A group of atheists is taking donations and asking for volunteers to help them in a mission to send stacks of atheism, freethought, science, and other non-religious books to prisons.
Some of the books the group is sending, and requesting, in an Amazon wish list, are direct responses to Christianity, others attempt to explain atheism, others explain some aspects of science that some religious sects prefer to dismiss or deny (evolution, for instance), and some are just fictional novels that offer a different view of religion, like Dougla Adams’ Hitchhiker’s Guide to the Galaxy.
Are inmates disproportionately exposed to religious materials? Well, consider the case of one South Carolina prison, where, until a 2010 lawsuit by the ACLU, prisoners could not receive non-religious literature at all. The lawsuit was settled in 2012, finally allowing prisoners to receive secular materials.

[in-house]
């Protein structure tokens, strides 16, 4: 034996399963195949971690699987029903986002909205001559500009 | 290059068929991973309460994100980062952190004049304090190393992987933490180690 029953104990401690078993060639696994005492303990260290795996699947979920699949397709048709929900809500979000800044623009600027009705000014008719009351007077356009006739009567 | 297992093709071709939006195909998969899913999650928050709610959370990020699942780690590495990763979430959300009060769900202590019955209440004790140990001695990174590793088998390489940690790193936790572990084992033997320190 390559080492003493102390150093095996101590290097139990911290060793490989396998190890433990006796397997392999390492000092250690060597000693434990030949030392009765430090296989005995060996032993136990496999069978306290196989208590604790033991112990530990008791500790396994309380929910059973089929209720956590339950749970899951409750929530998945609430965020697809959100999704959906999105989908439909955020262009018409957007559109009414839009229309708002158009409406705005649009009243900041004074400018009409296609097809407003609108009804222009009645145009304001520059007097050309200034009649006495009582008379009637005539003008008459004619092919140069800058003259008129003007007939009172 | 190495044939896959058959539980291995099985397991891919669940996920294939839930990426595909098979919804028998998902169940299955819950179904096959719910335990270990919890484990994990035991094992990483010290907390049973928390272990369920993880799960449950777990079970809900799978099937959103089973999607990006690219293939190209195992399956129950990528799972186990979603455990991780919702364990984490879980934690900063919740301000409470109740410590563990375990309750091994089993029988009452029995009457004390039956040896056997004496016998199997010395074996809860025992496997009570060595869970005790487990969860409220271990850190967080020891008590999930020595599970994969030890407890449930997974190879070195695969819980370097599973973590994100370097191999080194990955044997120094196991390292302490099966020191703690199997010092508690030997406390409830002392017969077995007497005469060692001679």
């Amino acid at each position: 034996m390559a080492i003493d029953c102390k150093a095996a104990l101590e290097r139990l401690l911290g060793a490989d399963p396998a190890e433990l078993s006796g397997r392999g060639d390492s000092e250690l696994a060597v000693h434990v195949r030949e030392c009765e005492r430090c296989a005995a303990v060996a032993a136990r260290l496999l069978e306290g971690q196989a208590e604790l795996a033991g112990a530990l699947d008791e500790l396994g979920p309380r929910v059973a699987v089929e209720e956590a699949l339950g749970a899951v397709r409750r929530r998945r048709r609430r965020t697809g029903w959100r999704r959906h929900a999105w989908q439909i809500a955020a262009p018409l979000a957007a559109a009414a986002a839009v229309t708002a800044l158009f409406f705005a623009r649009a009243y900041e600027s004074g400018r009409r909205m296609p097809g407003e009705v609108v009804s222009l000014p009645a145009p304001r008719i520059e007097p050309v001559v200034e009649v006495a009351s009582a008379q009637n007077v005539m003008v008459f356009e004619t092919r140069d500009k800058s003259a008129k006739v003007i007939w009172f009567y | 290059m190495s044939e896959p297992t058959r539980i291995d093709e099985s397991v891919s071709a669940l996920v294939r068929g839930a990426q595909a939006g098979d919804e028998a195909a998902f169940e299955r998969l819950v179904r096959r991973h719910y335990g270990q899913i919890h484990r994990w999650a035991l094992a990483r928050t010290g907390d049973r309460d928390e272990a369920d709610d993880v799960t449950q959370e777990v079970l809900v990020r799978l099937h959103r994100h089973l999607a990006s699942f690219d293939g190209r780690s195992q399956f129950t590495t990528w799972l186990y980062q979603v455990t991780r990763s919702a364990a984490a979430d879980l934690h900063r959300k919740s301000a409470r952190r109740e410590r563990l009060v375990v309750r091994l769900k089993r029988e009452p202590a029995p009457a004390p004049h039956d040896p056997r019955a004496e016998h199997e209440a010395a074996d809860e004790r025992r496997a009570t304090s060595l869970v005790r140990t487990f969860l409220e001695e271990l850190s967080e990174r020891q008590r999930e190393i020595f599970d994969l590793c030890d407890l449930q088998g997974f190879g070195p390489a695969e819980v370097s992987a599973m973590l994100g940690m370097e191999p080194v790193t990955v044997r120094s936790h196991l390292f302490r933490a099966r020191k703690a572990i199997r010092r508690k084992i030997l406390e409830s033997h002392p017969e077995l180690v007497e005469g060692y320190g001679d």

The program was initially launched in 2007 by college student Leslie Zukor, The Blaze reports, and has been revived by the Center For Inquiry, an organization dedicated to “foster[ing] a secular society based on science, reason, freedom of inquiry, and humanist values.”
A 2012 Pew Research Poll identifies about 10% of inmates as having no religious preference, and 5% not saying, but it is relevant to be aware that expressing a religious preference can be an advantage in a prison in a number of ways. In some prisons, attending religious services is a convenient way to get out of a cell, and there are some religious rights that cannot be denied to a prisoner, such as possession of certain objects, the right to request certain foods, or the right to refuse to work on the Sabbath.
Because of these advantages to claiming a religion, it’s hard to be certain what actual percentages are.
Still, even ten percent of the U.S. prison population is a lot of people, and it’s not only non-believers who can enjoy much of what is being defined here as ‘freethought literature’.
Overall, if it makes things more equal, and gives people something to think about, it’s probably a good thing.